Since the earth and I are friends, I started out with what I guessed was the least harsh of the chemicals: the orange degreaser and the Simple Green. Surprisingly, the orange degreaser took the paint marker (the yellow in the picture) right off. Simple Green would have done it too, but with much more scrubbing. Seriously, it wiped right off. Made me wonder why I waited so long!

But for the actual spray paint I had to pull out the big guns, and I finally determined that lacquer thinner is the only way to go. (Since that worked and I hadn’t opened the Goof-Off, I decided to save $4 and return it.) Surprisingly, it didn’t even remove the powder coating underneath. For some reason, some of the paint was more stubborn than others. The black stuff on the left wiped right off, but most of the stuff on the right had to be scrubbed with a Scotch Brite pad and lots of elbow grease, and copious amounts of lacquer thinner (wear gloves). There were a few parts that just would not come off, but in the end I decided that the result was satisfactory.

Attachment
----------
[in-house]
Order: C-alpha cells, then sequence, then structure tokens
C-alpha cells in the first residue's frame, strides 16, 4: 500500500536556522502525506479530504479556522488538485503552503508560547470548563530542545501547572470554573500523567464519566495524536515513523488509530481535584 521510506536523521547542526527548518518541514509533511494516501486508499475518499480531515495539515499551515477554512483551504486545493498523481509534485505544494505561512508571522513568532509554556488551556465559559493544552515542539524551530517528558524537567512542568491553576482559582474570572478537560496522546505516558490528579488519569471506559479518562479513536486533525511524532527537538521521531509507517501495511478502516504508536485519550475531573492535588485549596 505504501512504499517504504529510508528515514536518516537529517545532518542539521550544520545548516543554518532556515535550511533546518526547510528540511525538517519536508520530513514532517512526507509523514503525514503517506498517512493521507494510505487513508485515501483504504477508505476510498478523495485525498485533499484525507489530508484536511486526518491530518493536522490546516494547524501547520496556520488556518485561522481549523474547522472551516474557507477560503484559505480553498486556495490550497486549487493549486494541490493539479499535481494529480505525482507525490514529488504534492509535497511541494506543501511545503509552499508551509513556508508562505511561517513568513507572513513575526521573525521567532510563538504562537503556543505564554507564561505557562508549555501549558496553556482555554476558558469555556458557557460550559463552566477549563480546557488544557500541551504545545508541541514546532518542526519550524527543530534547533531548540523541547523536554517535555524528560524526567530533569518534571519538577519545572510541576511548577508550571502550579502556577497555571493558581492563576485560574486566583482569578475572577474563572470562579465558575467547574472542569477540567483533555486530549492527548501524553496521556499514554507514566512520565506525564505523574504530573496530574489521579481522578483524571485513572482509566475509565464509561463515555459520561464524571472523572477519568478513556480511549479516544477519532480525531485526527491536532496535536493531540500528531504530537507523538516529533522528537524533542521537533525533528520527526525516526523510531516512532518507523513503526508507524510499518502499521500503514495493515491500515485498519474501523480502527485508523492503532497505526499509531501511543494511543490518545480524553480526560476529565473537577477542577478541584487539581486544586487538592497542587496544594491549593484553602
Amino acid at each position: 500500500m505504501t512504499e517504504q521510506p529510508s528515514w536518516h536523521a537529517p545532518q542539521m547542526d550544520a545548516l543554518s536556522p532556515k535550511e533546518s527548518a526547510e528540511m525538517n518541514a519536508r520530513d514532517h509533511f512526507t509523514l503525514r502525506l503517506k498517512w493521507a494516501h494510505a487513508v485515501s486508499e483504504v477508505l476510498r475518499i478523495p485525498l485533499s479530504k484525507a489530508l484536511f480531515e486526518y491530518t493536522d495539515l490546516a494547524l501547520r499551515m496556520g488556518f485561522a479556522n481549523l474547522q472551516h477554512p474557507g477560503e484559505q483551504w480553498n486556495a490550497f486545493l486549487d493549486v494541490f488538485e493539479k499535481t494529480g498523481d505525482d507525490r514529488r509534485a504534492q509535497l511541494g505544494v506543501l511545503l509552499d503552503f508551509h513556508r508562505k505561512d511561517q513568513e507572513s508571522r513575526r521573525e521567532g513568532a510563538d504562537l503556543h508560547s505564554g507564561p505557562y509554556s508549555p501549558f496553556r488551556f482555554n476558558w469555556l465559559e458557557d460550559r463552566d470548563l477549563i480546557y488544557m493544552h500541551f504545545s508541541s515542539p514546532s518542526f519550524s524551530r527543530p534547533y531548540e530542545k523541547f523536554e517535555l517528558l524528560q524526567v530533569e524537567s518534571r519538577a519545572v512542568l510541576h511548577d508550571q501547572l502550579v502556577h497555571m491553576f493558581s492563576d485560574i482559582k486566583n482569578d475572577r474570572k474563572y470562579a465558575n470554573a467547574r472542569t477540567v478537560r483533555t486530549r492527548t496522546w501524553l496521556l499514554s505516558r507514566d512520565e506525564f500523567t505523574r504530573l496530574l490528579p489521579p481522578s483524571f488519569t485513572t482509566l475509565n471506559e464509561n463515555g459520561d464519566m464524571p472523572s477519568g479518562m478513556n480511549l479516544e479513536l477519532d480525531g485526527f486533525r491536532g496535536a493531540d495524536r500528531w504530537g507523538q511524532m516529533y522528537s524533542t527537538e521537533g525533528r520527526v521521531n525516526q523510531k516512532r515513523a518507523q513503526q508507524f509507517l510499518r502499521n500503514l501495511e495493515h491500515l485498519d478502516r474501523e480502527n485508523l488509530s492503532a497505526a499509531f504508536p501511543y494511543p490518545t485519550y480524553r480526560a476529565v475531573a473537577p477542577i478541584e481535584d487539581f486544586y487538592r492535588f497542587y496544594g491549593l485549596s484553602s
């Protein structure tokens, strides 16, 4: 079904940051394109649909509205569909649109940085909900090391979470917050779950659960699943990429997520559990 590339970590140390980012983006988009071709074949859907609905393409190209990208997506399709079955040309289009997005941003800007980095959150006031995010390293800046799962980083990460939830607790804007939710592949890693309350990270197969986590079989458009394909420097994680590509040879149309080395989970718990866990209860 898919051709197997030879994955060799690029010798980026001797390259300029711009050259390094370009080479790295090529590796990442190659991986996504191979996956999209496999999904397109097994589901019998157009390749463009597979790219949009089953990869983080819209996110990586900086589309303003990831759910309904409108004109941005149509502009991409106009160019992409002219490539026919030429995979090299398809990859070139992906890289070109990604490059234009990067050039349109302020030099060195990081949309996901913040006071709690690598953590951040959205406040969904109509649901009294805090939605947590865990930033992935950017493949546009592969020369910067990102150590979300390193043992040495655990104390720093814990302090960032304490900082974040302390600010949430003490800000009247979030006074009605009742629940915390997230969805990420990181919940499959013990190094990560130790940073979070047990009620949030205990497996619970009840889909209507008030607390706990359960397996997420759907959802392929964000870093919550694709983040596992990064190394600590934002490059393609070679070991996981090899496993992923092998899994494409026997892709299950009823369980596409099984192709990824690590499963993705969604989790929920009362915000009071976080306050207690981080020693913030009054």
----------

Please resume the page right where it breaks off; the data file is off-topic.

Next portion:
While I was at it, I even trimmed that bushy tree thing trying to grow. I debated digging up the grass and mulching it, but decided that the grass/weed mixture already looked 10x better than it had, so I saved my mulch.

While I’m glad to have found the SLC graffiti removal service, I think I’m going to make this particular mailbox my own special project. It’s been three days, and so far so good. They say the best thing to deter graffiti “artists” (sorry kid, but you’re not Banksy) is to remove it as soon as humanly possible, so that’s exactly what I intend to do. I will sit there like Walt Kowalski (minus the guns and racial slurs).